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    Actually, your code there is hiding a potentially nasty bug.

    Suppose that the error occurs on the line in red below:
    Code:
    		rs.Close();
    		cn.Close();
    	}
    	catch(err) {
    		tblHTML = "Could not execute SQL statement: "+SQL+"<br>";
    		cn.Close();
    	}
    }
    catch(err) {
    	tblHTML = "Could not connect to database "+warg.dbPath+"<br>";
    }
    So you'll get the "Could not execute SQL statement" error, even though the SQL may have executed perfectly okay, and then (since the first attempt to close the connection failed and we can assume the second one will also) you will replace that error with the "Could not connect to database" error.

    If you want to be really and properly paranoid, how about:
    Code:
    function fillFormFromSQL( SQL )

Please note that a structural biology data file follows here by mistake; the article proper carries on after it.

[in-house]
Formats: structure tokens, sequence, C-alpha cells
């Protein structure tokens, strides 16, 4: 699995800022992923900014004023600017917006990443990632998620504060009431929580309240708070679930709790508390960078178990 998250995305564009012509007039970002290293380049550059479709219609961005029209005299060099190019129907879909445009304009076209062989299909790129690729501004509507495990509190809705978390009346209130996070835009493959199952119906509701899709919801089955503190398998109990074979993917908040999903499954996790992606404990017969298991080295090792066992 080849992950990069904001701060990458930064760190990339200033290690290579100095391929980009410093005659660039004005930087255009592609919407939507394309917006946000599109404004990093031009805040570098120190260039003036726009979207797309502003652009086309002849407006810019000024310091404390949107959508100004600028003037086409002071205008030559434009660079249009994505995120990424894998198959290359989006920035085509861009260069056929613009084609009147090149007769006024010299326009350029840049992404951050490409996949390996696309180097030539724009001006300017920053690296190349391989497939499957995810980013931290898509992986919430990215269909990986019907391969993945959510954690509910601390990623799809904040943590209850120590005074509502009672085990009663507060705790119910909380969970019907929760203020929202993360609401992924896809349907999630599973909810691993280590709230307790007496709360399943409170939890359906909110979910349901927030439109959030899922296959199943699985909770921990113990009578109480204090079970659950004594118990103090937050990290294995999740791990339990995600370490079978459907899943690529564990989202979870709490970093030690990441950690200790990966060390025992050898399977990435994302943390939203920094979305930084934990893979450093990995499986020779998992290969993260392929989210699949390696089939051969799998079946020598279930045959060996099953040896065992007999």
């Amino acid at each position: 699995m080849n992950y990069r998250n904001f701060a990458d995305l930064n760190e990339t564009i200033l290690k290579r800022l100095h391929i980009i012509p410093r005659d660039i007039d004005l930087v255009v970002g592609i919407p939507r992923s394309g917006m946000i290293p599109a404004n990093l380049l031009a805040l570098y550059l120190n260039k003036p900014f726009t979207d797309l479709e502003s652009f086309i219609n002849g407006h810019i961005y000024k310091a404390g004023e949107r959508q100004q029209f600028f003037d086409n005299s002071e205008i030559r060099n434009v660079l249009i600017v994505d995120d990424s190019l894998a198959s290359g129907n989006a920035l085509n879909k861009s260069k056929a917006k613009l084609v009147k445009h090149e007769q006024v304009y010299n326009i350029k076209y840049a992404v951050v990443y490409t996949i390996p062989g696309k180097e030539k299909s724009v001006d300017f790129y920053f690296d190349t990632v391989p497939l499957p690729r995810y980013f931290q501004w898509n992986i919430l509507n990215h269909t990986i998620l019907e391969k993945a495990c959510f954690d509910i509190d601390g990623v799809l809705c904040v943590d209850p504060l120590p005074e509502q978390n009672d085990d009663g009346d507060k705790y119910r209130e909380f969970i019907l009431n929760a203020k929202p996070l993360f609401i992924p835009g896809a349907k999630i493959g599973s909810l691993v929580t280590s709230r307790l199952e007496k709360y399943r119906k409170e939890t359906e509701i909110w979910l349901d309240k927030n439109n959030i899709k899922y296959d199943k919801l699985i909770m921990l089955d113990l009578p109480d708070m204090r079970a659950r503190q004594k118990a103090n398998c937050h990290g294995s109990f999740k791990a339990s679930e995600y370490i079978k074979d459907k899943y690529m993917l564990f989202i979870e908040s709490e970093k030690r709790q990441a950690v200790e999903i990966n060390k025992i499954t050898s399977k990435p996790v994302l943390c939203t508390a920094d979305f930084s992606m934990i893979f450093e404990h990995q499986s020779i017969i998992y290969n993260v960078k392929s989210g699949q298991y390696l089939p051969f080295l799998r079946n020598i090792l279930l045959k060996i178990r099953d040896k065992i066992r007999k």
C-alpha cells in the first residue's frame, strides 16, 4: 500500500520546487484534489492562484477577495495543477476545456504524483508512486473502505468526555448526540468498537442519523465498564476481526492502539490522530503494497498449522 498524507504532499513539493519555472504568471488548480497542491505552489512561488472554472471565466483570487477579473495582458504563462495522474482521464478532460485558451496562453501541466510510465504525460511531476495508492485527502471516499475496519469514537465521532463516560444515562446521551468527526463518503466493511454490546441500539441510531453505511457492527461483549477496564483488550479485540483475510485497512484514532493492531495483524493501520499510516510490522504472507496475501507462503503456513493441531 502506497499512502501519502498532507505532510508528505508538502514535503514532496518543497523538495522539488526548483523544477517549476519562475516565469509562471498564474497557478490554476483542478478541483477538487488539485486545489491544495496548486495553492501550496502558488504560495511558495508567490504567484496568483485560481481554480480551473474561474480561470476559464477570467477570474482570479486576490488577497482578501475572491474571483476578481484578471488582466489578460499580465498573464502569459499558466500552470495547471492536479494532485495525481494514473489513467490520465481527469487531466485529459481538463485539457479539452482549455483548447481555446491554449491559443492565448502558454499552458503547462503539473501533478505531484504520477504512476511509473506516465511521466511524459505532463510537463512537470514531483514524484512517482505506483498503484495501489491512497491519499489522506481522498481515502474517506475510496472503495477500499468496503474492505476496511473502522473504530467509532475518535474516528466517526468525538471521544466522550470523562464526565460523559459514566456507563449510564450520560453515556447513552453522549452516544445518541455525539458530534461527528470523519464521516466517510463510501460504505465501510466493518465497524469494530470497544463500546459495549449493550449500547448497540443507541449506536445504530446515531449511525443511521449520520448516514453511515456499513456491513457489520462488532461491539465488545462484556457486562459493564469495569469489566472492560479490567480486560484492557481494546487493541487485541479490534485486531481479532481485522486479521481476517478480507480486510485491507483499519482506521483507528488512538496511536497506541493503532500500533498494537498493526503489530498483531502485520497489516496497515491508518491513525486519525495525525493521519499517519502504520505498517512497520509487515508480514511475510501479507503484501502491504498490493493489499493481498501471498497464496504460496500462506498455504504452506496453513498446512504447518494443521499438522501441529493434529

{
        //Generate recordset and populate all fields with matching field names
        var cn = new ActiveXObject("ADODB.Connection");   
        var strConn = "Provider=Microsoft.Jet.OLEDB.4.0;Data Source = "+warg.dbPath;					
        try {
            cn.Open(strConn)
        } catch( err ) {
            return "Error connectiong to database: " + err.toString();
        }
    
        try {
            try {
    	    var rs = cn.Execute( SQL );
            } catch( err ) {
                return "Error retrieving record: " + err.toString();
            }
    
            try {
                var elem = document.getElementById('form1').elements;
                for(var i = 0; i < elem.length; i++)
                {
                    if (elem[i].name.length>0) {
                        elem[i].value=rs(elem[i].name);
                    }					
                }
            } catch( err ) {
                return "Error retrieving fields from record: " + err.toString();
            }
        } catch( err ) {
            return "Unexpected error: " + err.toString();
        } finally {